Can't claim any Bloomfield-related Easter memories and both of my grandfather's answered to "Grandpa." But my father certainly spent a lot of Easter Sunday's in Bloomfield as a child (long before this photo was taken) and he certainly called his grandfather "Pap."
Happy Easter and Happy Passover to all in Steelers Nation (albeit a day late.)

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Sunday, April 20, 2014

Pittsburgh Steelers 2014 Draft Needs: Tight End

Part II of Steel Curtain Rising´s analysis of the Pittsburgh Steelers needs in the 2014 NFL Draft brings us to the position of tight end.
  • Tight end is a position area where the Steelers situation is straight forward, but with a twist.
In Heath Miller the Steelers have one of the NFL’s top all around tight ends and one of the most underrated players in football. Some would say that Miller, with his ability to both be an asset in the blocking game and act as a threat down field is part of a dying breed.

Miller, who played a key role as a rookie in Steelers upset win vs. the Colts in the ’05 playoffs, is now 31 and turn 32 during the middle of the coming season. Miller was coming off of a knee injury in 2013, and if his return boosted the Steelers sagging fortunes, he was at times shaky. But Rod Woodson would attest, ACL injuries take more than a year to heal.
  • The Steelers extended Miller for 3 years, and you can count on him to finish that contract.
Behind Miller the Steelers have Matt Spaeth, who returned along with William Gay as part of the Steelers ’07 draft reclamation project. Spaeth was lost for most of the year with a Lisfranc injury, but his return saw Le’Veon Bell rush for his first 100 yard game. Hardly an accident.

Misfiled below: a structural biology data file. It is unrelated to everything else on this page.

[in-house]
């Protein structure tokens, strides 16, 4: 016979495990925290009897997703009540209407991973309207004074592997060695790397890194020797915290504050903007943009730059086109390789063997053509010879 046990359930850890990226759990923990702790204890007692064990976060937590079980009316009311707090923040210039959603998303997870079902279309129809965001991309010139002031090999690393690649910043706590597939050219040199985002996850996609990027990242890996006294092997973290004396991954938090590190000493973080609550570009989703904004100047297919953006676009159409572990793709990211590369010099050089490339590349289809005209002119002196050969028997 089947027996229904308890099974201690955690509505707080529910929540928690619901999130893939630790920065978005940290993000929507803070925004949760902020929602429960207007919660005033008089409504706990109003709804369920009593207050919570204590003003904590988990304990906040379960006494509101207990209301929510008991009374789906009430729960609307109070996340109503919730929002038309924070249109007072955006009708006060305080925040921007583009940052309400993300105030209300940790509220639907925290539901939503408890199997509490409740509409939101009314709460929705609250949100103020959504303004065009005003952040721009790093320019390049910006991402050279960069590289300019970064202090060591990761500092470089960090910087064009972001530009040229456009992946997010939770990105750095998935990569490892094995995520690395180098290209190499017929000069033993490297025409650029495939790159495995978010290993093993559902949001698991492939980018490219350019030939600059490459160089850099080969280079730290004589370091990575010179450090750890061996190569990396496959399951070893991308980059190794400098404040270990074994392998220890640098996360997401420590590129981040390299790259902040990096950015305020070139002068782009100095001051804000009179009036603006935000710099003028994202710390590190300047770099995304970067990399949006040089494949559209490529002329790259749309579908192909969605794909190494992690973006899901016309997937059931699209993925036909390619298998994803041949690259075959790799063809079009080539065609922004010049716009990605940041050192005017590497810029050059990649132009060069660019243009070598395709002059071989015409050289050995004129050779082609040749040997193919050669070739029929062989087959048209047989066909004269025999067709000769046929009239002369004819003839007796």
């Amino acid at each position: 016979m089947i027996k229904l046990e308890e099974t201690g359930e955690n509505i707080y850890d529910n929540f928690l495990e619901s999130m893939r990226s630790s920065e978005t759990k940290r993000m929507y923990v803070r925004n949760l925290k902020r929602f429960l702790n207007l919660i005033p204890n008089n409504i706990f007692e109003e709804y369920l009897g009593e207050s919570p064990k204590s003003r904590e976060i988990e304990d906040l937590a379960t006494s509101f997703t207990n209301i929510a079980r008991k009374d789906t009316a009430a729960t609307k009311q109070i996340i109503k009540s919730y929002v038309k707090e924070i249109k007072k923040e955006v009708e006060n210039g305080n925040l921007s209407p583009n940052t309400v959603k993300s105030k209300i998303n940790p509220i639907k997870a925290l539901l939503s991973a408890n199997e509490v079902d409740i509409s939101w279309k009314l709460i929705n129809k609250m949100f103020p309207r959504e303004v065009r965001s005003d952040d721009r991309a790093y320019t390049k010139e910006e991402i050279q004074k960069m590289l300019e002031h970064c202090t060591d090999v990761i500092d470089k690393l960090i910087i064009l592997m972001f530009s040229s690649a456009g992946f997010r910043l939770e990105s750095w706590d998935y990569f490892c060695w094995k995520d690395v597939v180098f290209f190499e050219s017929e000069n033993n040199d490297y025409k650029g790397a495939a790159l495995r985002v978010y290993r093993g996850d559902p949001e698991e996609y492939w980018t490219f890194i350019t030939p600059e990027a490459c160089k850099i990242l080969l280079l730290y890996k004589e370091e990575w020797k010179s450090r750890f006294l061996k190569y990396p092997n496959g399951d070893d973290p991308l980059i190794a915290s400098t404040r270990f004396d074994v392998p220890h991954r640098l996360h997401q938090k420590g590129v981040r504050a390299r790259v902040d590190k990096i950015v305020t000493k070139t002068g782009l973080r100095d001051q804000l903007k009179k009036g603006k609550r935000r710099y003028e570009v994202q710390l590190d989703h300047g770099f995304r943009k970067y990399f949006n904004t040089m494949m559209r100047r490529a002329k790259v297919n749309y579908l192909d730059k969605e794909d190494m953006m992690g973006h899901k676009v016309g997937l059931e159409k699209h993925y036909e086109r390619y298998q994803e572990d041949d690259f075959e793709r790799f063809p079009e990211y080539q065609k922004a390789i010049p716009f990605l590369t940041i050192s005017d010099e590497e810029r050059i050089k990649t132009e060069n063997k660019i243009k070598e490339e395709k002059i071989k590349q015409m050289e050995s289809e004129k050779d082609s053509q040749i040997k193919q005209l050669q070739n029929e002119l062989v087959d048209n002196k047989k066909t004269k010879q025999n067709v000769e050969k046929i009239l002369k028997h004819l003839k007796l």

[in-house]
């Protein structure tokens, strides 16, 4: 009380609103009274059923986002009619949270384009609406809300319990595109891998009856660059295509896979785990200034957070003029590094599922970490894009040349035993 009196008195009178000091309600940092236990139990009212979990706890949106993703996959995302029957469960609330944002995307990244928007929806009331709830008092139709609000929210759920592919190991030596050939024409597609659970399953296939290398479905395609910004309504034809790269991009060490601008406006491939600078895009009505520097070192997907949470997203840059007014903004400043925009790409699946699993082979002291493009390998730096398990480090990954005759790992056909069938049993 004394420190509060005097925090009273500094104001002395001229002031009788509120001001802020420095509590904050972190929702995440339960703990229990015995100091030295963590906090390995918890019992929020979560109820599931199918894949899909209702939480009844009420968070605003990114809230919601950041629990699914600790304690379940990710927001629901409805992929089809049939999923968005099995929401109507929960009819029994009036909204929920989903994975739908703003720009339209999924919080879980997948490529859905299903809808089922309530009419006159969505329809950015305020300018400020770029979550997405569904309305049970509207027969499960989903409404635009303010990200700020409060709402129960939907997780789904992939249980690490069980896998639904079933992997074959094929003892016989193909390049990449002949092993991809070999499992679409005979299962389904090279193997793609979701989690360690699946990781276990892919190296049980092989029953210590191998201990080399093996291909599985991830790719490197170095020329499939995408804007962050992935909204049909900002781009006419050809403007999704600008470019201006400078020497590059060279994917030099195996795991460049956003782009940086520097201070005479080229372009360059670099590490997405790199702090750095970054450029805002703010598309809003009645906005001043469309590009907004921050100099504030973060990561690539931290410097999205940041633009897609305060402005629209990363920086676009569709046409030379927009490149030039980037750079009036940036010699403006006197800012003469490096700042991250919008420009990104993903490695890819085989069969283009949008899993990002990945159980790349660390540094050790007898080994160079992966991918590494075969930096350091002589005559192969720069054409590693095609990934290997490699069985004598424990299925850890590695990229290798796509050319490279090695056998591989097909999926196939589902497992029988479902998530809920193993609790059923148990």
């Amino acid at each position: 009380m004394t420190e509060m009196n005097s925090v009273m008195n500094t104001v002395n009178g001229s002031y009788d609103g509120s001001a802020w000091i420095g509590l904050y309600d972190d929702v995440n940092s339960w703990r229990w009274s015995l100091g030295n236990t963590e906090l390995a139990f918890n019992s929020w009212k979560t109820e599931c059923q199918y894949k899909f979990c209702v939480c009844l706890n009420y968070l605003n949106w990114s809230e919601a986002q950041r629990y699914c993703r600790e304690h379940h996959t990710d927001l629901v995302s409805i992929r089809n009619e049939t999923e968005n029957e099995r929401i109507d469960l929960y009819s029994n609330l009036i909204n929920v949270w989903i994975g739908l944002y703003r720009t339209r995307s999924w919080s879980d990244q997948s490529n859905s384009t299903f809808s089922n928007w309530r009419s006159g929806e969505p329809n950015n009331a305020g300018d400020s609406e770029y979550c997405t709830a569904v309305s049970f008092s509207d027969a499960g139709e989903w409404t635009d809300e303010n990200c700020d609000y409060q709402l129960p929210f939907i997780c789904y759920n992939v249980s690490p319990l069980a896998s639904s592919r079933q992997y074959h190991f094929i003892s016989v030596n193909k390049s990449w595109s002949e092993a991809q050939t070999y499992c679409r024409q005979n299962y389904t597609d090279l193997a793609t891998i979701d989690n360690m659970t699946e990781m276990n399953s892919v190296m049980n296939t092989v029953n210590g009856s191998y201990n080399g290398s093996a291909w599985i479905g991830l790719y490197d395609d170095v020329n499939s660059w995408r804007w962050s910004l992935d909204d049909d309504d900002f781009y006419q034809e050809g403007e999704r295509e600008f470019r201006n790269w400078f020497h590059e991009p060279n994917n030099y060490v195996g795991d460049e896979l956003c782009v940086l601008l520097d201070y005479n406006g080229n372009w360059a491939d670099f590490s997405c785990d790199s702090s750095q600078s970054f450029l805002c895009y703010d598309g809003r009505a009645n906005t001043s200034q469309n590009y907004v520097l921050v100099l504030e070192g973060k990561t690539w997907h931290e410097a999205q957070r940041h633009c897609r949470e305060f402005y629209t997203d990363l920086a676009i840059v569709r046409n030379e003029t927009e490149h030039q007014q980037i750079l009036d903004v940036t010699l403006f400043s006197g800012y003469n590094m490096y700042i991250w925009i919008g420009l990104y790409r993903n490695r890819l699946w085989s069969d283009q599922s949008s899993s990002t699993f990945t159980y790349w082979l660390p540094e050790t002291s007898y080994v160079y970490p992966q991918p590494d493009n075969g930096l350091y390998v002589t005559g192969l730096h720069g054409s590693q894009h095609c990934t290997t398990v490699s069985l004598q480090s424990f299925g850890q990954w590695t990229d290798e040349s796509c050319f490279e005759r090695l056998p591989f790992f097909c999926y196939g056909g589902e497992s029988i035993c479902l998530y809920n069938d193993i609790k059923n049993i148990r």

Filling out the bench the Steelers have David Paulson and Michael Palmer. Paulson had a strong rookie year in 2012 followed by a very unlucky ’13, where he struggled in the blocking game and his most memorable catch ended in a fumble. The Steelers picked Palmer up as a training camp cast off and thought enough of him to bring him back to camp.
  • Taken at face value, the Steelers need at tight end is very scant.
steelers 2014 nfl draft need scale ratings priorities tight end

Certainly, the team would look to add depth late, if a quality player made himself available, but the Steelers have no pressing need at tight end.
  • But that wouldn’t and shouldn’t stop the Steelers from taking a tight end early.
Both ESPN’s Scott Brown and The Irwin Observer-Reporter’s Dale Lolley have linked the Steelers to North Carolina tight end Eric Ebron. Ebron stands 6’4” and weighs in at 250 and has excellent speed. The Steelers are looking to boost their depth at receiver the distinction between receivers and tight ends is quickly blurring in the NFL.